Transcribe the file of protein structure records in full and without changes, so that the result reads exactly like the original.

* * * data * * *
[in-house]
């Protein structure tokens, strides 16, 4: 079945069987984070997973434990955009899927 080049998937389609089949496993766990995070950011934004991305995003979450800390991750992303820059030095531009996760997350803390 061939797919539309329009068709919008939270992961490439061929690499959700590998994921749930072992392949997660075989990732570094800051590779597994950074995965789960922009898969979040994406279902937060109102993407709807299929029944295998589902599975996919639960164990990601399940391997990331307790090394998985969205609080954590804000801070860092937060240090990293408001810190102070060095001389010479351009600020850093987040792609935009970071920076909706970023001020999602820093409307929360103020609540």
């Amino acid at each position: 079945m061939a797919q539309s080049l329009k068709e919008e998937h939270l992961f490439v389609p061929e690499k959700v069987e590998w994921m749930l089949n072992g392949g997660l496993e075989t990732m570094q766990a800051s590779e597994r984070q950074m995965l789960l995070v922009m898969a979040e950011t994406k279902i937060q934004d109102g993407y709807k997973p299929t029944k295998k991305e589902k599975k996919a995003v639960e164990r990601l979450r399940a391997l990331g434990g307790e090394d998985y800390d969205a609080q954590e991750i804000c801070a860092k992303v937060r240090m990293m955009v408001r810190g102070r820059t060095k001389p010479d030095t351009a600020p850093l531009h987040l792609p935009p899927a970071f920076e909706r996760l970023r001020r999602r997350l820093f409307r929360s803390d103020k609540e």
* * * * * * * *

[in-house]
């Protein structure tokens, strides 16, 4: 079945069987984070997973434990955009899927 080049998937389609089949496993766990995070950011934004991305995003979450800390991750992303820059030095531009996760997350803390 061939797919539309329009068709919008939270992961490439061929690499959700590998994921749930072992392949997660075989990732570094800051590779597994950074995965789960922009898969979040994406279902937060109102993407709807299929029944295998589902599975996919639960164990990601399940391997990331307790090394998985969205609080954590804000801070860092937060240090990293408001810190102070060095001389010479351009600020850093987040792609935009970071920076909706970023001020999602820093409307929360103020609540």
């Amino acid at each position: 079945m061939a797919q539309s080049l329009k068709e919008e998937h939270l992961f490439v389609p061929e690499k959700v069987e590998w994921m749930l089949n072992g392949g997660l496993e075989t990732m570094q766990a800051s590779e597994r984070q950074m995965l789960l995070v922009m898969a979040e950011t994406k279902i937060q934004d109102g993407y709807k997973p299929t029944k295998k991305e589902k599975k996919a995003v639960e164990r990601l979450r399940a391997l990331g434990g307790e090394d998985y800390d969205a609080q954590e991750i804000c801070a860092k992303v937060r240090m990293m955009v408001r810190g102070r820059t060095k001389p010479d030095t351009a600020p850093l531009h987040l792609p935009p899927a970071f920076e909706r996760l970023r001020r999602r997350l820093f409307r929360s803390d103020k609540e």